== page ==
I can only surmise that the organizers of this event regard surgical bypass as either an anachronism or possibly a procedure that should be listed in the same damning category as frontal lobotomy. No listed discussion of endovascular first or surgical bypass first for CLI. No mention of the BASIL trial and no presentation on the potential value of the BEST trial. Surgery seemed taboo – as if it were a dangerous treatment that causes, rather than prevents, major amputation due to CLI.

What has allowed this almost total denial of the benefits of surgical revascularization? How is it that vascular surgeons have been supplanted as leaders in the management of CLI and possibly all vascular disease processes? How is this going to impact vascular surgeons and, even more importantly, the vascular health of our patients?

In the past I have posited that it is because endovascular procedures can also be performed by specialists other than vascular surgeons. These physicians, facing decreased compensation for treating the conditions usually considered part of their bailiwick, look to vascular treatments to supplant their dwindling income. For example, cardiac surgeons have come to understand that ablating the saphenous vein is more cost-effective than using it for a life-saving CABG. Or dermatologists suddenly finding spider vein sclerotherapy to be the most exciting activity since pimple popping. Or invasive cardiologists discovering that there are a whole lot of arteries other than the coronaries just waiting to be dilated and stented whether they need to be or not. Then, once they become aware of the financial benefits of treating vascular patients they clamor for educational events that will teach them how to do even more – and, hopefully, do it better?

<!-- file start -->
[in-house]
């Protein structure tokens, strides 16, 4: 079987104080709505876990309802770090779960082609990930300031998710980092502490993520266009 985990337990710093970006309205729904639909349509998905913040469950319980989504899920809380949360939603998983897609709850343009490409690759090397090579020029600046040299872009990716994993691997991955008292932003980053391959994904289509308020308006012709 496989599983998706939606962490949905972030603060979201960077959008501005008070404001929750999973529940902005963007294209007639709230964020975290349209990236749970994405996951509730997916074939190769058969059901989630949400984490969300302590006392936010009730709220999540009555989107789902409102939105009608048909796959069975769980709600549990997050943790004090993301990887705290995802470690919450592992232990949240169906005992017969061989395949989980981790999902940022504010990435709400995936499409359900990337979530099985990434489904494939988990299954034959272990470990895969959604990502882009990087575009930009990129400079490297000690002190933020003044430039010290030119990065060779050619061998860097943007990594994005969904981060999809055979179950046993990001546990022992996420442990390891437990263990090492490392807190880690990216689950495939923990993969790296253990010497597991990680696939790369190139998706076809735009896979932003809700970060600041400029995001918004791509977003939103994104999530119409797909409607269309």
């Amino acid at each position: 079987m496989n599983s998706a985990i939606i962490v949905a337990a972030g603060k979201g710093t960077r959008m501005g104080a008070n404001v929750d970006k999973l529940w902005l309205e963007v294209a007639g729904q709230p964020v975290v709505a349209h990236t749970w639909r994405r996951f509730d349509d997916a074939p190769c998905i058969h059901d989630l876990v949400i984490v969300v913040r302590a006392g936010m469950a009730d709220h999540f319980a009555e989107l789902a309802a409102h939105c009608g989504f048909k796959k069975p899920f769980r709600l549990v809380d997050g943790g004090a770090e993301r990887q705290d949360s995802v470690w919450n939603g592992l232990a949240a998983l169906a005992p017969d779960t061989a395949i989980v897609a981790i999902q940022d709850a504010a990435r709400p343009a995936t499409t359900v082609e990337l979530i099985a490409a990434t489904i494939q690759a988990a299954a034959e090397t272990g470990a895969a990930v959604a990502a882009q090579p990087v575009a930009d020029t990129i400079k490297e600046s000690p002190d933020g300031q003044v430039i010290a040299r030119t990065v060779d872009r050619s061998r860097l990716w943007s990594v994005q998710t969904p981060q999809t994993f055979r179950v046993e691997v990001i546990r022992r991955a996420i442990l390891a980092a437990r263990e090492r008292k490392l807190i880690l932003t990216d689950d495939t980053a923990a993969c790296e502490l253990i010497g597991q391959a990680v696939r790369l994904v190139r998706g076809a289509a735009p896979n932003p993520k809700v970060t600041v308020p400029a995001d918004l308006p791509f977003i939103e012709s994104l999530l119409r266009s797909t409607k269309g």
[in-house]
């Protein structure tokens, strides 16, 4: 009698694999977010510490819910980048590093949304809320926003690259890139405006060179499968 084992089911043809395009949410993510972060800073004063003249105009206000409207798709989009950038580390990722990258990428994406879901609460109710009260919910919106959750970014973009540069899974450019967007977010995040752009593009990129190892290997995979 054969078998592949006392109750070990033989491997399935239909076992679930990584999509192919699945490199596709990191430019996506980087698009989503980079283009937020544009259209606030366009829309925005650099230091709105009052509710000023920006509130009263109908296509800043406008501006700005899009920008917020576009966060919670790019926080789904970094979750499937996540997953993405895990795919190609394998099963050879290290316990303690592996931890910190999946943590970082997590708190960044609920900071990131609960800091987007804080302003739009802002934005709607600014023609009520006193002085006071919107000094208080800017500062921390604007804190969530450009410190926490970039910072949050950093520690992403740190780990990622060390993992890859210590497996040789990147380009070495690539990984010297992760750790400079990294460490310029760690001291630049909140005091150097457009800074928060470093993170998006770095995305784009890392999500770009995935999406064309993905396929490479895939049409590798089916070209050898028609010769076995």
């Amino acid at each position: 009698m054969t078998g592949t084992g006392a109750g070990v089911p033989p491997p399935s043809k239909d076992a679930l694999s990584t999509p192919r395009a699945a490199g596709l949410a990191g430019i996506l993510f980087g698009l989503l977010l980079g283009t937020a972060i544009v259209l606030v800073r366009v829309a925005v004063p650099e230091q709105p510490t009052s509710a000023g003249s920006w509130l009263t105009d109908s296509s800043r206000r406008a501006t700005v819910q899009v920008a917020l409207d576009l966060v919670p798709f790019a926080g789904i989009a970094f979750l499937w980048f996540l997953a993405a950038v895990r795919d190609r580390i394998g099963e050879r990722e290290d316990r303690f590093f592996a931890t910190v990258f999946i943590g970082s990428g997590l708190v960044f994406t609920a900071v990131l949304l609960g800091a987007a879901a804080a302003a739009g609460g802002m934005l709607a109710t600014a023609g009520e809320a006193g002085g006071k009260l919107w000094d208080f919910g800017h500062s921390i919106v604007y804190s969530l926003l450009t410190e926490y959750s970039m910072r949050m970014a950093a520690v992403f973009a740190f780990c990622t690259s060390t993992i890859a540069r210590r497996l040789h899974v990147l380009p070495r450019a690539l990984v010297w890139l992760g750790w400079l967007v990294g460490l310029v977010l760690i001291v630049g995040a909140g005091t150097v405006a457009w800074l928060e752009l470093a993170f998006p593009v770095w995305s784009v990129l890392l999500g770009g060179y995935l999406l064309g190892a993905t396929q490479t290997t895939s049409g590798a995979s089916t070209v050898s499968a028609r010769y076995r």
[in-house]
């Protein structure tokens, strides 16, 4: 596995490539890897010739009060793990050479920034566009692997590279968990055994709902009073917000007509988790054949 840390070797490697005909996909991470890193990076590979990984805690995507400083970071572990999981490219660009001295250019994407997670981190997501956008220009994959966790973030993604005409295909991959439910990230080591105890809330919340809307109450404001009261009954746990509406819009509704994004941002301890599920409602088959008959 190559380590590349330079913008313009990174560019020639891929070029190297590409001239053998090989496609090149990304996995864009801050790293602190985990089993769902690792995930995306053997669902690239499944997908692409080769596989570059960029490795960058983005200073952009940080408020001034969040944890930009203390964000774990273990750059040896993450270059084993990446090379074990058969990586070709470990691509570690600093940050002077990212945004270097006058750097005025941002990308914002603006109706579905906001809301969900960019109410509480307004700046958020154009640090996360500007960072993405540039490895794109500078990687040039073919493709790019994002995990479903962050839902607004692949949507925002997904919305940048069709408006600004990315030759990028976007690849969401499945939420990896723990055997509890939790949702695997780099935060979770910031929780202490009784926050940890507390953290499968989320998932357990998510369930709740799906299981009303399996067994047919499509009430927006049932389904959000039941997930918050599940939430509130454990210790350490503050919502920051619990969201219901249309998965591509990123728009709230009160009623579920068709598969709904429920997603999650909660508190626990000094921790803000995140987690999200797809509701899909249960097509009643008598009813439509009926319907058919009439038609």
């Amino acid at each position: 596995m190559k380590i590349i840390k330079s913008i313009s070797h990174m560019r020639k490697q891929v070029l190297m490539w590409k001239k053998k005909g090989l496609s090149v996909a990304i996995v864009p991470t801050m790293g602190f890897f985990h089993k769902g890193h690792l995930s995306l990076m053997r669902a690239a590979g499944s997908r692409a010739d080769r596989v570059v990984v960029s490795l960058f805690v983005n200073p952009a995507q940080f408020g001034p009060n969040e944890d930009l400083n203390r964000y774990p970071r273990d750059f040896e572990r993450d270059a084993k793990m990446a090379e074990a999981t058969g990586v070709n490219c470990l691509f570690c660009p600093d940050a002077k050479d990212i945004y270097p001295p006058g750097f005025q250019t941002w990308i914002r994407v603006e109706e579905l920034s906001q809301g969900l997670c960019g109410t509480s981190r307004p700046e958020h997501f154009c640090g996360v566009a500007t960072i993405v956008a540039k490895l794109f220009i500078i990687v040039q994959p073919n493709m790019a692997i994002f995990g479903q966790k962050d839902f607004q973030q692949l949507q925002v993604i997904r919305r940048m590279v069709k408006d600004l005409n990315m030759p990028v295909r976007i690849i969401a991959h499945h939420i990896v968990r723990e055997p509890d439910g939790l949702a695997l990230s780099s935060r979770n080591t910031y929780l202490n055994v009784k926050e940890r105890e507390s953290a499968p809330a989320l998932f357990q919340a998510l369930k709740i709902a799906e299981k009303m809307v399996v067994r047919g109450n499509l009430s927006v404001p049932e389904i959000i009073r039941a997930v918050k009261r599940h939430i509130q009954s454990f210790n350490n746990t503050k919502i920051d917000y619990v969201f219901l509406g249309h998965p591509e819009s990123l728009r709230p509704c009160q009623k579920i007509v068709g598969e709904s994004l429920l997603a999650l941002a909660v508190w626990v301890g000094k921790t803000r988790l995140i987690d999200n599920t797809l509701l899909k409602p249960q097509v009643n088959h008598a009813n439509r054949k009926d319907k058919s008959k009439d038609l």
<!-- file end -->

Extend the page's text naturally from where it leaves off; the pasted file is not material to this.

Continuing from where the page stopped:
So that may be one reason that these non–vascular surgeon symposiums are starting to explode. But even more troubling is the role of industry, the suppliers of all the devices that allow physicians and surgeons to perform these endovascular procedures. Certainly, the major medical device manufacturers have been, and still are, very supportive of vascular surgery and vascular surgeons, but it is the endo world that is now their major playground. After all, how much profit will a company make when we bypass with a saphenous vein or use the cephalic vein for a fistula? It’s no wonder they want to exhibit at these endovascular meetings because it’s their stents, balloons, wires, catheters, lasers, and ablation devices that return a profit. And really, is it rational to expect industry to determine which specialist is most suited to use their product? One may hope that they would not sell a device to an untrained physician but, other than for insisting on some basic training, we cannot count on industry to credential its users.